Americans are ready for in-person interactions again

Parents and Affluent Americans are some of the most demanding customers. Here’s how to satisfy them.

The author(s)

  • Stephanie Bannos-Ryback Executive Vice President, CX
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American shoppers altered their shopping habits and expectations in response to an unprecedented pandemic. Now, customers in 2022 expect consistency across engagement channels and fluidity in their path to purchase. As the COVID limbo eases and more Americans say it is no longer a crisis, companies are learning just how much customers have shifted expectations when it comes to physical channels and human interactions.


A recent Ipsos Customer Experience (CX) Study confirmed that the offline-to-online and online-to-offline journeys must be fluid for all demographics—including Americans over the age of 55 who have now fully embraced digital. In particular, Ipsos finds heightened expectations when it comes to quality of service for in-person interactions. While consumers exhibited more empathy around negative experiences during the pandemic, that patience has shifted.

Journey Fluidity

While the younger and more affluent lead the pack in expectations for a seamless customer experience when shopping from any device (smartphone, tablet, computer), at least half of all cohorts expect a digital experience that is intuitive and fully functional.

shop online

Busy parents exhibit the least patience for poor usability, with 73% of households with children expecting a seamless experience vs. 58% of those without.

This universal expectation goes beyond devices—it applies to transitions from digital to physical.

who

Again, this is most prominent for parents: 83% vs. 69% for households without children. Expectations around online vs. in-store inventory visibility are highest among urban dwellers (55%) versus suburban (45%) and rural (41%).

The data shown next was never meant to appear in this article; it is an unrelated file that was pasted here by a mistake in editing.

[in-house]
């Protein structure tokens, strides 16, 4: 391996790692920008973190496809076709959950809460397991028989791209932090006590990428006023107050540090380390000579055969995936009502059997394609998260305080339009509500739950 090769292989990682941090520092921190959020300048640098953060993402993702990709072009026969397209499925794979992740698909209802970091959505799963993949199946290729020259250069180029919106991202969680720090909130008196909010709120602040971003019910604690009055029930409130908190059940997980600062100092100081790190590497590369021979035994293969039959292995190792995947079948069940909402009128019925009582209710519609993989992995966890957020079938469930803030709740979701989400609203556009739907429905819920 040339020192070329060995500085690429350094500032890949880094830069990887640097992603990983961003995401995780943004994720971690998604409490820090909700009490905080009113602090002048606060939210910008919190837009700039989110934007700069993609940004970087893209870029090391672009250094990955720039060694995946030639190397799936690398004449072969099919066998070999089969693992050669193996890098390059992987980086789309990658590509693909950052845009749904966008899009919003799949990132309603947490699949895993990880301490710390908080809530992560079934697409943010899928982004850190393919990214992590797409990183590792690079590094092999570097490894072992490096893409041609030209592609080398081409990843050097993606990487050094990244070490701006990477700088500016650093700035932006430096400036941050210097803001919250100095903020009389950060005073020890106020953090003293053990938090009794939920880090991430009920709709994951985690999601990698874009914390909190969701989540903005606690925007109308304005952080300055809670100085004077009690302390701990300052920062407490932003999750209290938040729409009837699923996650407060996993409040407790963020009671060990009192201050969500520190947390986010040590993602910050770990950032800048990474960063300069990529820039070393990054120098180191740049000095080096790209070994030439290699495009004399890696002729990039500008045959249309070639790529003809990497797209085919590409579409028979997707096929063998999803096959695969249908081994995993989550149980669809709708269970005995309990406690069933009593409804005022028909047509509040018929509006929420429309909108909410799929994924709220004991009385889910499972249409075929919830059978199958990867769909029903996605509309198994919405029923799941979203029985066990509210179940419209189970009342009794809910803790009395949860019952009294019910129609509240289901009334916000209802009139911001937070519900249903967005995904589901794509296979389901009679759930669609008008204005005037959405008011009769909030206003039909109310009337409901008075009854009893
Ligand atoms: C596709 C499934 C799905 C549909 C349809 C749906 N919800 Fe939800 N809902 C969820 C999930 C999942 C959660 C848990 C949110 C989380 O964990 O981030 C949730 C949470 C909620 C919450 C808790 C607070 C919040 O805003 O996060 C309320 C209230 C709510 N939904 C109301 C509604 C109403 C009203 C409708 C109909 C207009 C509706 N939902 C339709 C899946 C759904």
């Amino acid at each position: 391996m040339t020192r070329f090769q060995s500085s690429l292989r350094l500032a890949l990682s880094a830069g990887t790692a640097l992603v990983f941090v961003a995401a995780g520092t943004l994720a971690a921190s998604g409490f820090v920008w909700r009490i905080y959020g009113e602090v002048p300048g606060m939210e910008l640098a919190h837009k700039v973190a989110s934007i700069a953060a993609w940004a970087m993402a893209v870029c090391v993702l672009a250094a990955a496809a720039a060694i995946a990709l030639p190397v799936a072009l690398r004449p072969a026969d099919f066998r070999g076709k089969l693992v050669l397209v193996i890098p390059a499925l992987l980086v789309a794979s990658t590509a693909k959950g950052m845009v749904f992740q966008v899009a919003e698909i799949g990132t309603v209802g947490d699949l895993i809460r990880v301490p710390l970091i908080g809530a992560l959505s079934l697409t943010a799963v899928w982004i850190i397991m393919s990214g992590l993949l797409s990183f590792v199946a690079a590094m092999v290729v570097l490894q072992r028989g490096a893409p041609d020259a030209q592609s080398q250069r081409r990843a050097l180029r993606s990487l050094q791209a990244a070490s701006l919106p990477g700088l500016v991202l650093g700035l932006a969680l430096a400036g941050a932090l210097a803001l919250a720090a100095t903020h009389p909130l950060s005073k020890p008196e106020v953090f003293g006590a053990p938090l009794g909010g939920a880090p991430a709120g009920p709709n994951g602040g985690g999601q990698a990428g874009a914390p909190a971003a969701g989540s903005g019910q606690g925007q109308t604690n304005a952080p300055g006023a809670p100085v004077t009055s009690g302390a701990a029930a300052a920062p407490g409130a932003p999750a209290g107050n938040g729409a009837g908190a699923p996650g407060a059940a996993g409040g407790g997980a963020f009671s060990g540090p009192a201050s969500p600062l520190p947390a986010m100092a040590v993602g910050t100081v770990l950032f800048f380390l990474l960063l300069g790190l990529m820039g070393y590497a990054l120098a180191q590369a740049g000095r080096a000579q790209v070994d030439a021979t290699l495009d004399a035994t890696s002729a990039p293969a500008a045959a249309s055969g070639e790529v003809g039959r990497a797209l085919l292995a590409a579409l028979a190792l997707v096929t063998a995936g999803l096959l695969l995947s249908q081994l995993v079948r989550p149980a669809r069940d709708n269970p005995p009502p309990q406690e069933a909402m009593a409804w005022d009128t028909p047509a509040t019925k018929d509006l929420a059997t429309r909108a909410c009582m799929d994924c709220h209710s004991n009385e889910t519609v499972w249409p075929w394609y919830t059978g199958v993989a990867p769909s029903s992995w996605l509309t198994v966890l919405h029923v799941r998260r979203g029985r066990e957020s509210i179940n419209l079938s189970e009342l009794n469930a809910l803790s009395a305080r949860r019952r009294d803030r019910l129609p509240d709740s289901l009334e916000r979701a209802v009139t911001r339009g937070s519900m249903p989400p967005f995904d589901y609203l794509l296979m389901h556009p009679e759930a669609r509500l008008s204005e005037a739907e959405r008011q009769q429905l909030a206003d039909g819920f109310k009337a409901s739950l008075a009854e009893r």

Ipsos CX Guidance:

  • Be certain to not sacrifice functionality when investing in differentiated digital experiences. At the end of the day, consumers of all demographics still value convenience and ease.
  • The almighty head of household buyer is exceedingly expectant of convenience—to win them, you must make their lives easier.
  • With affluence and propensity to spend come higher standards, so engaging and retaining these consumers is worth the investment.

Humans Still Hold the Power

When it comes to quality service levels and meeting consumer demands, employees are in the hot seat. Throughout the pandemic, we saw expectations loosen as consumers empathized with staffing shortages and frontline workers. It seems those days are over, as consumers now overwhelmingly agree that better, faster service will come from working with someone in person.

affluent males

Across all demographics, more than half of people prefer to speak with someone over the phone vs. email or chat. While reliance on digital has proliferated and the cross-channel customer journey has converged, humans are still at the center of customer expectations and therefore, the ultimate holders of customer experience delivery.

Ipsos CX Guidance:

  • Employee enablement and experience is at the heart of customer experience—when they are empowered, customers feel heard and brand trust has potential to grow.
  • Measuring employee experience (EX) is critical to improving the brand’s overall value delivery.
  • While pushing service options to digital channels and automations is cost-effective, brands will pay the cost in lost customers if humans are not available in the moments they’re needed.

If You Don’t Make It, You’ll Break It

With the significant investment brands are making in their customer experiences, brands must balance amazing experiences that garner few interactions vs. core experiences that touch many. When it comes to Return on Customer Experience Investments (ROCXI), investments that ensure neutral to positive interactions across touchpoints bring an intangible upside: avoiding the opportunity cost of poor experiences. After all, consumers will remember the bad more than they’ll remember the good—and they’ll probably let you know through negative ratings and reviews.

negative customer experience

Our study also illuminated a trend for Midwesterners: 66% are more likely to remember a negative experience than a positive one, versus 60% for Northeasters and Southerners and 63% of Westerners. The Midwest Nice are not to be taken advantage of!

WHAT’S NEXT:

  • When evaluating opportunities to improve the customer experience, it’s imperative to estimate the impact with specific consideration for the reach of those enhancements.
  • Brands must always monitor their customer journeys and touch­points for “hot spots” and have a system for quick identification and remediation.
  • Closing the loop with customers who have expressed a negative experience—or those we can assume are dissatisfied through contextual and behavioral data—is a must. When a negative experience is remediated, it can become one of the most memorable experiences a customer has with the brand.

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The author(s)

  • Stephanie Bannos-Ryback Executive Vice President, CX

Customer Experience